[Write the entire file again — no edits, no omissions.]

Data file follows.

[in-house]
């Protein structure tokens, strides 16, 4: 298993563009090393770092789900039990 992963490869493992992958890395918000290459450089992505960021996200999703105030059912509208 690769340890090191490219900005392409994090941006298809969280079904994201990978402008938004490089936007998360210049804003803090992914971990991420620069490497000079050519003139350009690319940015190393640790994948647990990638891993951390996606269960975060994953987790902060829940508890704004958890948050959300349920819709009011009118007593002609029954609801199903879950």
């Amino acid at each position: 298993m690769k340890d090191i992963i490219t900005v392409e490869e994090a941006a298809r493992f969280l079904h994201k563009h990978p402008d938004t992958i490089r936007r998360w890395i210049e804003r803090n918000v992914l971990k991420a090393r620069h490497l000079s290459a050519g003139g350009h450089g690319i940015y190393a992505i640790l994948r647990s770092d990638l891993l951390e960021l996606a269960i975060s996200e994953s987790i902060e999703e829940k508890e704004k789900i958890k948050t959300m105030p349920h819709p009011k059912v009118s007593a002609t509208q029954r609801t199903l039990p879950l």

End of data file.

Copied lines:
[in-house]
């Protein structure tokens, strides 16, 4: 298993563009090393770092789900039990 992963490869493992992958890395918000290459450089992505960021996200999703105030059912509208 690769340890090191490219900005392409994090941006298809969280079904994201990978402008938004490089936007998360210049804003803090992914971990991420620069490497000079050519003139350009690319940015190393640790994948647990990638891993951390996606269960975060994953987790902060829940508890704004958890948050959300349920819709009011009118007593002609029954609801199903879950």
């Amino acid at each position: 298993m690769k340890d090191i992963i490219t900005v392409e490869e994090a941006a298809r493992f969280l079904h994201k563009h990978p402008d938004t992958i490089r936007r998360w890395i210049e804003r803090n918000v992914l971990k991420a090393r620069h490497l000079s290459a050519g003139g350009h450089g690319i940015y190393a992505i640790l994948r647990s770092d990638l891993l951390e960021l996606a269960i975060s996200e994953s987790i902060e999703e829940k508890e704004k789900i958890k948050t959300m105030p349920h819709p009011k059912v009118s007593a002609t509208q029954r609801t199903l039990p879950l």